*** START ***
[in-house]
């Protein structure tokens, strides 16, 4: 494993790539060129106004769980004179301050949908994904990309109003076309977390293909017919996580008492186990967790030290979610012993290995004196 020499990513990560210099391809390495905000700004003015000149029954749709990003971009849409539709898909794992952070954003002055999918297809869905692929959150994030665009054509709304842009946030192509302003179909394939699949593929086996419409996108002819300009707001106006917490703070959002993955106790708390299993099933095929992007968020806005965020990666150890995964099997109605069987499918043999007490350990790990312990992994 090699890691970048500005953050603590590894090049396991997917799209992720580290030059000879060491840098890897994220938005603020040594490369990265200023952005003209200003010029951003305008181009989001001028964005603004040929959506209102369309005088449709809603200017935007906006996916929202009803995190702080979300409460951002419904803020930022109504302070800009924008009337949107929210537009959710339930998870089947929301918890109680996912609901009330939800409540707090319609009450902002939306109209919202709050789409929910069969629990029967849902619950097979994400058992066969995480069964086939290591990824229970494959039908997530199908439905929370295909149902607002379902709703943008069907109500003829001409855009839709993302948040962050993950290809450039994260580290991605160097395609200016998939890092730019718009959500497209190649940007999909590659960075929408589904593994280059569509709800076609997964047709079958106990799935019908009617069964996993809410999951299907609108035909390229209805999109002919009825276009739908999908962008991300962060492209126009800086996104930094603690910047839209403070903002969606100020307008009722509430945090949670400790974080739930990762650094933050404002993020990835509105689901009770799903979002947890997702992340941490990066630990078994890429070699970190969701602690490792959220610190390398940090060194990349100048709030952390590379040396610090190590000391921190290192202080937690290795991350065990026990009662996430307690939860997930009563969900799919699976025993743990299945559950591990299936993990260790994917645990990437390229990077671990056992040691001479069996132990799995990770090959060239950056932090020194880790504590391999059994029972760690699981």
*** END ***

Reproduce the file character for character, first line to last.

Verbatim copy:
[in-house]
């Protein structure tokens, strides 16, 4: 494993790539060129106004769980004179301050949908994904990309109003076309977390293909017919996580008492186990967790030290979610012993290995004196 020499990513990560210099391809390495905000700004003015000149029954749709990003971009849409539709898909794992952070954003002055999918297809869905692929959150994030665009054509709304842009946030192509302003179909394939699949593929086996419409996108002819300009707001106006917490703070959002993955106790708390299993099933095929992007968020806005965020990666150890995964099997109605069987499918043999007490350990790990312990992994 090699890691970048500005953050603590590894090049396991997917799209992720580290030059000879060491840098890897994220938005603020040594490369990265200023952005003209200003010029951003305008181009989001001028964005603004040929959506209102369309005088449709809603200017935007906006996916929202009803995190702080979300409460951002419904803020930022109504302070800009924008009337949107929210537009959710339930998870089947929301918890109680996912609901009330939800409540707090319609009450902002939306109209919202709050789409929910069969629990029967849902619950097979994400058992066969995480069964086939290591990824229970494959039908997530199908439905929370295909149902607002379902709703943008069907109500003829001409855009839709993302948040962050993950290809450039994260580290991605160097395609200016998939890092730019718009959500497209190649940007999909590659960075929408589904593994280059569509709800076609997964047709079958106990799935019908009617069964996993809410999951299907609108035909390229209805999109002919009825276009739908999908962008991300962060492209126009800086996104930094603690910047839209403070903002969606100020307008009722509430945090949670400790974080739930990762650094933050404002993020990835509105689901009770799903979002947890997702992340941490990066630990078994890429070699970190969701602690490792959220610190390398940090060194990349100048709030952390590379040396610090190590000391921190290192202080937690290795991350065990026990009662996430307690939860997930009563969900799919699976025993743990299945559950591990299936993990260790994917645990990437390229990077671990056992040691001479069996132990799995990770090959060239950056932090020194880790504590391999059994029972760690699981």